priority to buses in order to move the greatest number of people as quickly as possible through an area with limited capacity.
By increasing the speed of bus travel, total trip times are reduced. Research has shown that when travel times decline by 10 percent, bus ridership tends to increase 4-6 percent.  The tools to help buses move faster on shared roads are generally low-cost and flexible, in that they can be targeted to specific locations and removed if conditions change. Jurisdictions that implement these changes must be committed to enforcing them if they are to have the desired effect. 

Tools: Dedicate Lanes to Buses; Install Bus Bulbs and Boarding Islands; Optimize Traffic Signals for Buses; Use Queue-Jumps; and, Allow Bus-on Shoulder lanes.

3. Make boarding faster

Those who regularly ride the bus would not be surprised to learn that from one-fifth to one-third of buses’ travel time is spent waiting for people to board and pay. On most bus routes, people must line up at the front door, walk up several steps, and then either show a pass to the driver, tap a card on a reader, or feed dollars and change into
a farebox. A person paying with cash will take about three times as long to pay as someone paying with a mobile phone, so the more cash consumers a bus has, the more time will be spent on boarding. Transit agencies are beginning to address this issue with both physical and technological changes to the boarding process.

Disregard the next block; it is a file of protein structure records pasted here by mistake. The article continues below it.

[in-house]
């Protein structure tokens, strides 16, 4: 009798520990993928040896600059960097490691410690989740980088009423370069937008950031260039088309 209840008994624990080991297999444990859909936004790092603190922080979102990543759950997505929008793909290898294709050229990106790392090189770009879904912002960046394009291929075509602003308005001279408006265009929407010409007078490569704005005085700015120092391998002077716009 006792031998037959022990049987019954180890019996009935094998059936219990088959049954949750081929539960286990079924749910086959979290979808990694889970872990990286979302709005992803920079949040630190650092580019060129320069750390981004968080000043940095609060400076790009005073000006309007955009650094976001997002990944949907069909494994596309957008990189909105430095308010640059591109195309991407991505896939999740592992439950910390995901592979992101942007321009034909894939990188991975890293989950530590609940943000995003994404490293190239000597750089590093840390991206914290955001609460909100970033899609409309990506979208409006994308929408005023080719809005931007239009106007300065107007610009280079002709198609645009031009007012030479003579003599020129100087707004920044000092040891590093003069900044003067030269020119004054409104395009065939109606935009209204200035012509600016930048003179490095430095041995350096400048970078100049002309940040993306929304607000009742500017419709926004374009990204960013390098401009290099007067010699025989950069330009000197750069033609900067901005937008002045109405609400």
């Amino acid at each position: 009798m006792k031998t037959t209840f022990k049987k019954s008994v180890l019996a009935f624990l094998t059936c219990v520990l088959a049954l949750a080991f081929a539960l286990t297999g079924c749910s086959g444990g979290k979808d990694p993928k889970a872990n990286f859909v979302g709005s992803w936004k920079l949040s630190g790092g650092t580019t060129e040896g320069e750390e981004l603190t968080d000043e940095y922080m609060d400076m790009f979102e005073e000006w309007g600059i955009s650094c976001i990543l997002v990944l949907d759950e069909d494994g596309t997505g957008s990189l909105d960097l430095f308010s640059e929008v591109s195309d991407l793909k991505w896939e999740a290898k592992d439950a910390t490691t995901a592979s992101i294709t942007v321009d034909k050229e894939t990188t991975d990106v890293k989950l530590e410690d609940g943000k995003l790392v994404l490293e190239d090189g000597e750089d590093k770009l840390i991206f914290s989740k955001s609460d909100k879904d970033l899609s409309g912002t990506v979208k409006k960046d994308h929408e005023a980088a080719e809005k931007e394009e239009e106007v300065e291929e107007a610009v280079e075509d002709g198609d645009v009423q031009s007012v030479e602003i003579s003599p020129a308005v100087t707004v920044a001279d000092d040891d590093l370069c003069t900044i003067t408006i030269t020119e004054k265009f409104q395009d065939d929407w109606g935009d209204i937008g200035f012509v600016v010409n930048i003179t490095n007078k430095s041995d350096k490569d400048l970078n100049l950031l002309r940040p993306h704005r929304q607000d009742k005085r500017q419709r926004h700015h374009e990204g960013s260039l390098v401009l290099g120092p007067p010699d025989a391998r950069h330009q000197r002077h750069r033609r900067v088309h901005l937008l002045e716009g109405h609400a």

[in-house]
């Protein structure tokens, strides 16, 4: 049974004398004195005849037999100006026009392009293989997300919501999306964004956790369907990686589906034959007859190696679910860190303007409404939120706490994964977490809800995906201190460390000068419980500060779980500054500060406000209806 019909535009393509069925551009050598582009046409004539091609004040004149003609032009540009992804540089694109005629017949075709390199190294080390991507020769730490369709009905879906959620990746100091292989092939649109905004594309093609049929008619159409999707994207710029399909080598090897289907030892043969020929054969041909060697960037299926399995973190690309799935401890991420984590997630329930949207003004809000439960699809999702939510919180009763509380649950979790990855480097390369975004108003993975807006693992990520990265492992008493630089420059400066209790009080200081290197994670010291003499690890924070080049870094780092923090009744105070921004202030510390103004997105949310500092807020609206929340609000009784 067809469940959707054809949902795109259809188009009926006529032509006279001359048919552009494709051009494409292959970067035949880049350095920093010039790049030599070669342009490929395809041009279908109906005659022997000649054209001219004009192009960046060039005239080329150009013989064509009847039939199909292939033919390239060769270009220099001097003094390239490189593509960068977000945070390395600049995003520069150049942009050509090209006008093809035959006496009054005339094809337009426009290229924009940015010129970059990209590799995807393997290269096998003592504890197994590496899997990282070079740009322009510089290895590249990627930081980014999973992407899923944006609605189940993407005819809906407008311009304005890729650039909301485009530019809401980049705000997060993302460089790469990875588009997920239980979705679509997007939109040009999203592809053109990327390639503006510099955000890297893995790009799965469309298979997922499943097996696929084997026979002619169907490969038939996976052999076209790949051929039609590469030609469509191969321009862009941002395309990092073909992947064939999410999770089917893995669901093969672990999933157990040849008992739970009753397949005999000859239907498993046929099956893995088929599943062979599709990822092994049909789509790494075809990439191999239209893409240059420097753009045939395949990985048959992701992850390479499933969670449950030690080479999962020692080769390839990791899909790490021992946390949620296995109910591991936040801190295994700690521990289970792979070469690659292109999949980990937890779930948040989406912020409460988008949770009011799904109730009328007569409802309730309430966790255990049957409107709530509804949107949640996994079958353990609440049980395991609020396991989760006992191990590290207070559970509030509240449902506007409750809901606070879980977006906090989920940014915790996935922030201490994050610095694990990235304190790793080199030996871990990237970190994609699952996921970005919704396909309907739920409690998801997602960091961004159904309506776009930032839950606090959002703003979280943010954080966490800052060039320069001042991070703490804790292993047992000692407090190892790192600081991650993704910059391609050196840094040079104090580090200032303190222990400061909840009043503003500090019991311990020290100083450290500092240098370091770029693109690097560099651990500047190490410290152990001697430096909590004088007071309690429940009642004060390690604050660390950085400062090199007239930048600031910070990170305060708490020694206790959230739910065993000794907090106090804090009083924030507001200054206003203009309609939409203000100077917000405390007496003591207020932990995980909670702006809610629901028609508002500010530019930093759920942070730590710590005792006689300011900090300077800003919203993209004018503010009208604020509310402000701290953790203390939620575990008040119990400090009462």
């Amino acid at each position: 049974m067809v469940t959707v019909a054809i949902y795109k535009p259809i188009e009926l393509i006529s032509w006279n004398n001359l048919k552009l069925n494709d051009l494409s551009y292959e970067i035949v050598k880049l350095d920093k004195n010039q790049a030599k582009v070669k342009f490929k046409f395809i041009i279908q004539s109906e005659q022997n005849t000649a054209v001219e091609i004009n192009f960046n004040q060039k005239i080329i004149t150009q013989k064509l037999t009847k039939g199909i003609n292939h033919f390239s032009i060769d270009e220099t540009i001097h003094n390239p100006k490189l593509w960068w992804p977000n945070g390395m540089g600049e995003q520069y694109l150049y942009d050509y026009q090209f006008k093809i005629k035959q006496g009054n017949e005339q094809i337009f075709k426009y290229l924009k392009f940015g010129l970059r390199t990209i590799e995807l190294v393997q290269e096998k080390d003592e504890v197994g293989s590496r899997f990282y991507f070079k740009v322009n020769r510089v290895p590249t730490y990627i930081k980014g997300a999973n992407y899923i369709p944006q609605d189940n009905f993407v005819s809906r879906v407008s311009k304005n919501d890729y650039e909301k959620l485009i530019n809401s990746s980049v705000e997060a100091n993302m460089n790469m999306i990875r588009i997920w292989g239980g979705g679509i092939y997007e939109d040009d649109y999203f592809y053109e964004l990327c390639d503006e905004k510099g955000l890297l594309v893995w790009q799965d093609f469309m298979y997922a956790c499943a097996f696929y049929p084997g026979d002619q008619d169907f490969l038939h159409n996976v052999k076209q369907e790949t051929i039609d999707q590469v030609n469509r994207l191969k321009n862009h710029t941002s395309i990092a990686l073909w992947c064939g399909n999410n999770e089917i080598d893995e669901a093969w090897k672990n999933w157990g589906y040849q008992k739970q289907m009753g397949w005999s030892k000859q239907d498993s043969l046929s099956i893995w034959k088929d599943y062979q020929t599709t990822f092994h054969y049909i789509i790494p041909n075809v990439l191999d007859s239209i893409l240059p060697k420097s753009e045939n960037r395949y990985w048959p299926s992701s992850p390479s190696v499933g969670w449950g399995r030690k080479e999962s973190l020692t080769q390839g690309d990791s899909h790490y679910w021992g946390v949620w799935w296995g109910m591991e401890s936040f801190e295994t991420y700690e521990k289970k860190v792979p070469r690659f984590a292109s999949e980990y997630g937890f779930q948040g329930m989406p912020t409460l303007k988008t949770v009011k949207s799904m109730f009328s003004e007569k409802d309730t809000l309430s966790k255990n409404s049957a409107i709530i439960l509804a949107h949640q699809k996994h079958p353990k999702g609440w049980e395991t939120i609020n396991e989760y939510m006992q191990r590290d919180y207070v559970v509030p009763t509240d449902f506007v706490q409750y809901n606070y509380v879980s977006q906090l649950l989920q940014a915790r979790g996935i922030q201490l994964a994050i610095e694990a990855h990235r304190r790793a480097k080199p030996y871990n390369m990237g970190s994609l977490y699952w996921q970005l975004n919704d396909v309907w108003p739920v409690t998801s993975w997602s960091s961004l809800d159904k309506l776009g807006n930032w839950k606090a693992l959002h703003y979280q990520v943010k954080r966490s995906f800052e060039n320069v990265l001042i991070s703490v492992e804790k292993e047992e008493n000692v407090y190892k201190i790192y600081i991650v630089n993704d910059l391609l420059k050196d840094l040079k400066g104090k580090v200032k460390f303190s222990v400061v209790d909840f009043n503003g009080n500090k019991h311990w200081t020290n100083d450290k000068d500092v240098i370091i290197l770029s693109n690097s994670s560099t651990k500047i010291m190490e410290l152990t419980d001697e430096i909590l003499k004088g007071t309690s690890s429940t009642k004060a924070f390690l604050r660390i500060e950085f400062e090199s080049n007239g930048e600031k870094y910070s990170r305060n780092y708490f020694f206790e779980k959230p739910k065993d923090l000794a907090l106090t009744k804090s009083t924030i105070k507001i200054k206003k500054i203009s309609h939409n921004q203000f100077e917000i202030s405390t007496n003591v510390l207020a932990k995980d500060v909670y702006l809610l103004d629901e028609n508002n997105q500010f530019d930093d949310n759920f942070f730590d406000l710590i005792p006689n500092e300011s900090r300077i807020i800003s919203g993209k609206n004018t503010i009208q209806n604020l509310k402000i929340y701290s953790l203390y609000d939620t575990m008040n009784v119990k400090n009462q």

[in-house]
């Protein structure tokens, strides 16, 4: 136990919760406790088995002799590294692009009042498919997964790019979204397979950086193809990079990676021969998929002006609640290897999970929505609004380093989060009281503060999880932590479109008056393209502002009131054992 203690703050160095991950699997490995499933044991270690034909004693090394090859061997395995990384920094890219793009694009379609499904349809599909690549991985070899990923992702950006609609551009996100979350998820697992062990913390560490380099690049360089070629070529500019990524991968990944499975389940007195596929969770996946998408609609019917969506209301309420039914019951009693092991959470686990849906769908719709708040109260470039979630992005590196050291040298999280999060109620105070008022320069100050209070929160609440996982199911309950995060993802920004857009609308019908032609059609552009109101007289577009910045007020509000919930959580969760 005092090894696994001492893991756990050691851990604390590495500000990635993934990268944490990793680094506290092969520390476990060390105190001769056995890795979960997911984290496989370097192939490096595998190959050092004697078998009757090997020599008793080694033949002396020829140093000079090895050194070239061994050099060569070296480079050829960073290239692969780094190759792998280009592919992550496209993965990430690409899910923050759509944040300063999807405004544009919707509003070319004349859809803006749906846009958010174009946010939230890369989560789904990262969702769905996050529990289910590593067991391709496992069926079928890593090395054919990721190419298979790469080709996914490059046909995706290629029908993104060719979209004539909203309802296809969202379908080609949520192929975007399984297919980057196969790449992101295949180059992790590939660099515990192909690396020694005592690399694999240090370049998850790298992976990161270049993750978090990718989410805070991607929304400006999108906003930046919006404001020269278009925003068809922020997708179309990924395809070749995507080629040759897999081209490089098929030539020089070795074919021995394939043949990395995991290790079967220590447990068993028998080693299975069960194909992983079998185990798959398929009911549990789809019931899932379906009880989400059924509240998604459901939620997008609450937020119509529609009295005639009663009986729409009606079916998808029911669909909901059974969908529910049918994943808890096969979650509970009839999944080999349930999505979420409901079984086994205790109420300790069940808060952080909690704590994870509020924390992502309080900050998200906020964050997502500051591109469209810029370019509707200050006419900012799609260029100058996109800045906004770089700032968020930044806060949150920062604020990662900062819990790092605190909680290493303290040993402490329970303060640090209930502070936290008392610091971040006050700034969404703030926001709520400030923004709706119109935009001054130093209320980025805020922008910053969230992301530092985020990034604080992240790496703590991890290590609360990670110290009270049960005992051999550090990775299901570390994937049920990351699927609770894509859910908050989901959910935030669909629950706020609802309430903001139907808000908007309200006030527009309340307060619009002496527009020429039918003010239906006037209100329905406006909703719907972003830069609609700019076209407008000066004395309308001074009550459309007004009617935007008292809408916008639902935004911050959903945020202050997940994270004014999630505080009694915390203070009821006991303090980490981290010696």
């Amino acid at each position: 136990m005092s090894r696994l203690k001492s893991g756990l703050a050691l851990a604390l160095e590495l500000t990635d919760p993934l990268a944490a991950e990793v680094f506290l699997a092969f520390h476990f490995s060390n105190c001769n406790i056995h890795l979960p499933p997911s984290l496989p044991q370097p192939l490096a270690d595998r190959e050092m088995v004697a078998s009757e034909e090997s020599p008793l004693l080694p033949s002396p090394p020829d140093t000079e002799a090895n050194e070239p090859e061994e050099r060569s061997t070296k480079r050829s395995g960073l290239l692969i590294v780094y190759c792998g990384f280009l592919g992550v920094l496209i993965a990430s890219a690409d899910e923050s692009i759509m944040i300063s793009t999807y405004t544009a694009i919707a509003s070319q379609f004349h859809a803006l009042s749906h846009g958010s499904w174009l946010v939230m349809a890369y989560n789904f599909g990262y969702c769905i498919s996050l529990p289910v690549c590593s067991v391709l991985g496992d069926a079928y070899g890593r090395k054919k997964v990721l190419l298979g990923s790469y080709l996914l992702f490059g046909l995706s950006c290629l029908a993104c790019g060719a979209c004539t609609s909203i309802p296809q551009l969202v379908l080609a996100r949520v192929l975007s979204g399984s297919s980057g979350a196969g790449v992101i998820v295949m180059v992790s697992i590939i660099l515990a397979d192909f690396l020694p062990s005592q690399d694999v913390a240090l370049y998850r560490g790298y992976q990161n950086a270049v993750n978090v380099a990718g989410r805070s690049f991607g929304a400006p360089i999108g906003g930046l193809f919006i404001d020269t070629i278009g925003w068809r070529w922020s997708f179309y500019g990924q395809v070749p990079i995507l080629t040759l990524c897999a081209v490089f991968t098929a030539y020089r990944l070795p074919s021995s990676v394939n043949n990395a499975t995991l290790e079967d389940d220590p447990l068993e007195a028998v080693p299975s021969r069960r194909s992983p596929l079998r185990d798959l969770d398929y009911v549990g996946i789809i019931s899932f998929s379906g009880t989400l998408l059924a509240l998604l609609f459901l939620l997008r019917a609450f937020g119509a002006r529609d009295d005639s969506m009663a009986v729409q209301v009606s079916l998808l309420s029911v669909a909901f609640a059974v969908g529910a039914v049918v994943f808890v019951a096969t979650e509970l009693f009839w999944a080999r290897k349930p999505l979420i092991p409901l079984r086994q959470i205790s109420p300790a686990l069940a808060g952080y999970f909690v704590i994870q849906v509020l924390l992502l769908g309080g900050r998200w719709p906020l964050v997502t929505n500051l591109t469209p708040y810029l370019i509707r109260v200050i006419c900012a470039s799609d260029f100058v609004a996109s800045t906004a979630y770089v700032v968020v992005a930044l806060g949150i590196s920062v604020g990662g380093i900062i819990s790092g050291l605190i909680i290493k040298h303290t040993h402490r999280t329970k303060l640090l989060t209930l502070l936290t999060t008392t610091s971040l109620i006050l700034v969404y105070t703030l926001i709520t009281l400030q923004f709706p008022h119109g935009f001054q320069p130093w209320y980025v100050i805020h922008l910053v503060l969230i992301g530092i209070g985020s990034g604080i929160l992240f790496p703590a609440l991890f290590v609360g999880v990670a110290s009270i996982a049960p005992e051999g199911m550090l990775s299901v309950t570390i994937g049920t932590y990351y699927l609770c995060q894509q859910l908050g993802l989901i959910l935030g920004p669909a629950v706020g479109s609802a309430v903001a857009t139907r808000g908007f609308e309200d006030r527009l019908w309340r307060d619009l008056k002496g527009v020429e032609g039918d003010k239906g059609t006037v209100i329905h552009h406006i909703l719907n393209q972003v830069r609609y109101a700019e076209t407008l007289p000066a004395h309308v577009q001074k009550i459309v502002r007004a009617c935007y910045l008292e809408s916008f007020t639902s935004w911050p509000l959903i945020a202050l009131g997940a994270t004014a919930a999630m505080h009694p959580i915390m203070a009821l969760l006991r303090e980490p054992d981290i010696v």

Tools: Use Off-Board or Tap-And-Go Fare Payment; and, Allow All-
Door Boarding.

4. Make buses easy to use

The harder it is for consumers to get information about a particular transportation option, the less likely it is that they will choose that option. Buses are susceptible to a host of challenges in this area, including, among other things, hard-to-read maps and confusing fare policies. Buses also face physical issues that can make them difficult to use, such as bus stops that are hard to get to due to lack of sidewalks or crosswalks. Addressing these issues, particularly when coupled with service improvements to increase speed and reliability, can improve the experience of existing riders and attract new ones. 

Tools: Provide Real-Time Information; Simplify Schedules; Improve Wayfinding; Establish Bus-Friendly Fare Policies; Connect Buses With An Integrated Mobility Platform; Improve Physical Access to Bus Stops; and, Provide a Safe and Comfortable Trip.

5. Measure and report on bus performance

Publicly reporting performance data serves two goals. When performance is strong, data can help to counter misperceptions about the bus system. When performance is lacking, data can help to identify particular issues
or bottlenecks, the first step in correcting them. Performance reporting should focus on how well the region’s
bus systems are contributing to the four mobility priorities: connecting the super-region (e.g., percent of jobs accessible by transit within 45 minutes), improving the customer experience (e.g., how often buses and trains arrive on-time), ensuring equitable access (e.g., percent of jobs and services accessible to low-income residents by transit within 45 minutes), and integrating innovation (e.g., percent of riders paying with mobile phones). 

Tools: Publish Regular Performance Reports; and, Institute Open-Data Policy.

The entire report adds context to these recommendations by providing data and examples from other regions that have optimized their bus services.  

You can download the entire report from the Greater Washington Partnerships website at greaterwashingtonpartnership.com.